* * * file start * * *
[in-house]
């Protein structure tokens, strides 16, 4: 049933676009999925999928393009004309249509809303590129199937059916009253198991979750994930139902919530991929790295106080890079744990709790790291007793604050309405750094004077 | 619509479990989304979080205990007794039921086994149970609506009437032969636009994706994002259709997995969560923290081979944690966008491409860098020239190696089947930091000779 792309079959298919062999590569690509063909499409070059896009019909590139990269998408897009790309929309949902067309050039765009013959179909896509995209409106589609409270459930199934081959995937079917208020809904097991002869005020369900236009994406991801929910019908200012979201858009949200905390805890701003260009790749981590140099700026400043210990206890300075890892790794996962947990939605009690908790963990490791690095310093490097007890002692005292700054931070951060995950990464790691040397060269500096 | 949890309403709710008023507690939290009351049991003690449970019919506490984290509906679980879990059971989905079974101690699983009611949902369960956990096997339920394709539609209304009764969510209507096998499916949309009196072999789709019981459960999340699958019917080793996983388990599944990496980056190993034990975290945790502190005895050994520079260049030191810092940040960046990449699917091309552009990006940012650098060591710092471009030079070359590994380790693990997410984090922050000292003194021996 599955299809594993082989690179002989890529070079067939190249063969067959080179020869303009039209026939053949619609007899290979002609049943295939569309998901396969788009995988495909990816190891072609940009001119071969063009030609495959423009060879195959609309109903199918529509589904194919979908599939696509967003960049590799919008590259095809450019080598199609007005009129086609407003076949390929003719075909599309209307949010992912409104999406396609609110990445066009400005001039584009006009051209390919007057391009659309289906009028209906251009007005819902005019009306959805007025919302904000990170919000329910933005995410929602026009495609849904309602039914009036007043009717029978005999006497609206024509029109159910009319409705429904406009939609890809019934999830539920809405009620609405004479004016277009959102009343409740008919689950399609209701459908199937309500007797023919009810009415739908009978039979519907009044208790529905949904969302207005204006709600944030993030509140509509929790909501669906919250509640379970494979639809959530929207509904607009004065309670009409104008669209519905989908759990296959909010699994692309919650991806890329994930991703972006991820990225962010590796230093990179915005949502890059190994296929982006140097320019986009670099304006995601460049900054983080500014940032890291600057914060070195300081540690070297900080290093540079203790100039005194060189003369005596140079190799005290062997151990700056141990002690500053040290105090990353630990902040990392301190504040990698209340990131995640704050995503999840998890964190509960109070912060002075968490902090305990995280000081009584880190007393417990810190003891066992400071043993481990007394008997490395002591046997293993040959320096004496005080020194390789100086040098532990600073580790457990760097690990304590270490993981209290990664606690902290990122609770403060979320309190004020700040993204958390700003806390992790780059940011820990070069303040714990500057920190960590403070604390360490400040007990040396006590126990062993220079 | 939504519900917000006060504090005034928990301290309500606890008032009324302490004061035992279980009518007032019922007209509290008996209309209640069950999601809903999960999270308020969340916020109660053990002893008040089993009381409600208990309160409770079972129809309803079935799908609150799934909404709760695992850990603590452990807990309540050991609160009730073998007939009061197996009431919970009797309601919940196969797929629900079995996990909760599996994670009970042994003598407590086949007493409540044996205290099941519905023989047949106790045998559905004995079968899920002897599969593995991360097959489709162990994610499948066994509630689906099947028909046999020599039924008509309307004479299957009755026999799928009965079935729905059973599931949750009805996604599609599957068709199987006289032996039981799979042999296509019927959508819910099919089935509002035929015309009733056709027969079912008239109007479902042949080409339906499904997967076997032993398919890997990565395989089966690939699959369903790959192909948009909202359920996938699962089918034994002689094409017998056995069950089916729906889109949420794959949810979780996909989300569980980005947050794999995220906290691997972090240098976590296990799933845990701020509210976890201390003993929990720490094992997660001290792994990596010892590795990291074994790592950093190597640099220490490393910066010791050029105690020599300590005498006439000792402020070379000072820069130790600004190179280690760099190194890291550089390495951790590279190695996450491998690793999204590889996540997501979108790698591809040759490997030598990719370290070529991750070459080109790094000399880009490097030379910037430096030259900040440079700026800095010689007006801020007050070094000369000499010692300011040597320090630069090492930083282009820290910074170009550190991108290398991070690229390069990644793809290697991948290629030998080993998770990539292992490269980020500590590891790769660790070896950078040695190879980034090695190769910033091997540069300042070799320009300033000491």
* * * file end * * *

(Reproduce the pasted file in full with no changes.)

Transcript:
[in-house]
């Protein structure tokens, strides 16, 4: 049933676009999925999928393009004309249509809303590129199937059916009253198991979750994930139902919530991929790295106080890079744990709790790291007793604050309405750094004077 | 619509479990989304979080205990007794039921086994149970609506009437032969636009994706994002259709997995969560923290081979944690966008491409860098020239190696089947930091000779 792309079959298919062999590569690509063909499409070059896009019909590139990269998408897009790309929309949902067309050039765009013959179909896509995209409106589609409270459930199934081959995937079917208020809904097991002869005020369900236009994406991801929910019908200012979201858009949200905390805890701003260009790749981590140099700026400043210990206890300075890892790794996962947990939605009690908790963990490791690095310093490097007890002692005292700054931070951060995950990464790691040397060269500096 | 949890309403709710008023507690939290009351049991003690449970019919506490984290509906679980879990059971989905079974101690699983009611949902369960956990096997339920394709539609209304009764969510209507096998499916949309009196072999789709019981459960999340699958019917080793996983388990599944990496980056190993034990975290945790502190005895050994520079260049030191810092940040960046990449699917091309552009990006940012650098060591710092471009030079070359590994380790693990997410984090922050000292003194021996 599955299809594993082989690179002989890529070079067939190249063969067959080179020869303009039209026939053949619609007899290979002609049943295939569309998901396969788009995988495909990816190891072609940009001119071969063009030609495959423009060879195959609309109903199918529509589904194919979908599939696509967003960049590799919008590259095809450019080598199609007005009129086609407003076949390929003719075909599309209307949010992912409104999406396609609110990445066009400005001039584009006009051209390919007057391009659309289906009028209906251009007005819902005019009306959805007025919302904000990170919000329910933005995410929602026009495609849904309602039914009036007043009717029978005999006497609206024509029109159910009319409705429904406009939609890809019934999830539920809405009620609405004479004016277009959102009343409740008919689950399609209701459908199937309500007797023919009810009415739908009978039979519907009044208790529905949904969302207005204006709600944030993030509140509509929790909501669906919250509640379970494979639809959530929207509904607009004065309670009409104008669209519905989908759990296959909010699994692309919650991806890329994930991703972006991820990225962010590796230093990179915005949502890059190994296929982006140097320019986009670099304006995601460049900054983080500014940032890291600057914060070195300081540690070297900080290093540079203790100039005194060189003369005596140079190799005290062997151990700056141990002690500053040290105090990353630990902040990392301190504040990698209340990131995640704050995503999840998890964190509960109070912060002075968490902090305990995280000081009584880190007393417990810190003891066992400071043993481990007394008997490395002591046997293993040959320096004496005080020194390789100086040098532990600073580790457990760097690990304590270490993981209290990664606690902290990122609770403060979320309190004020700040993204958390700003806390992790780059940011820990070069303040714990500057920190960590403070604390360490400040007990040396006590126990062993220079 | 939504519900917000006060504090005034928990301290309500606890008032009324302490004061035992279980009518007032019922007209509290008996209309209640069950999601809903999960999270308020969340916020109660053990002893008040089993009381409600208990309160409770079972129809309803079935799908609150799934909404709760695992850990603590452990807990309540050991609160009730073998007939009061197996009431919970009797309601919940196969797929629900079995996990909760599996994670009970042994003598407590086949007493409540044996205290099941519905023989047949106790045998559905004995079968899920002897599969593995991360097959489709162990994610499948066994509630689906099947028909046999020599039924008509309307004479299957009755026999799928009965079935729905059973599931949750009805996604599609599957068709199987006289032996039981799979042999296509019927959508819910099919089935509002035929015309009733056709027969079912008239109007479902042949080409339906499904997967076997032993398919890997990565395989089966690939699959369903790959192909948009909202359920996938699962089918034994002689094409017998056995069950089916729906889109949420794959949810979780996909989300569980980005947050794999995220906290691997972090240098976590296990799933845990701020509210976890201390003993929990720490094992997660001290792994990596010892590795990291074994790592950093190597640099220490490393910066010791050029105690020599300590005498006439000792402020070379000072820069130790600004190179280690760099190194890291550089390495951790590279190695996450491998690793999204590889996540997501979108790698591809040759490997030598990719370290070529991750070459080109790094000399880009490097030379910037430096030259900040440079700026800095010689007006801020007050070094000369000499010692300011040597320090630069090492930083282009820290910074170009550190991108290398991070690229390069990644793809290697991948290629030998080993998770990539292992490269980020500590590891790769660790070896950078040695190879980034090695190769910033091997540069300042070799320009300033000491």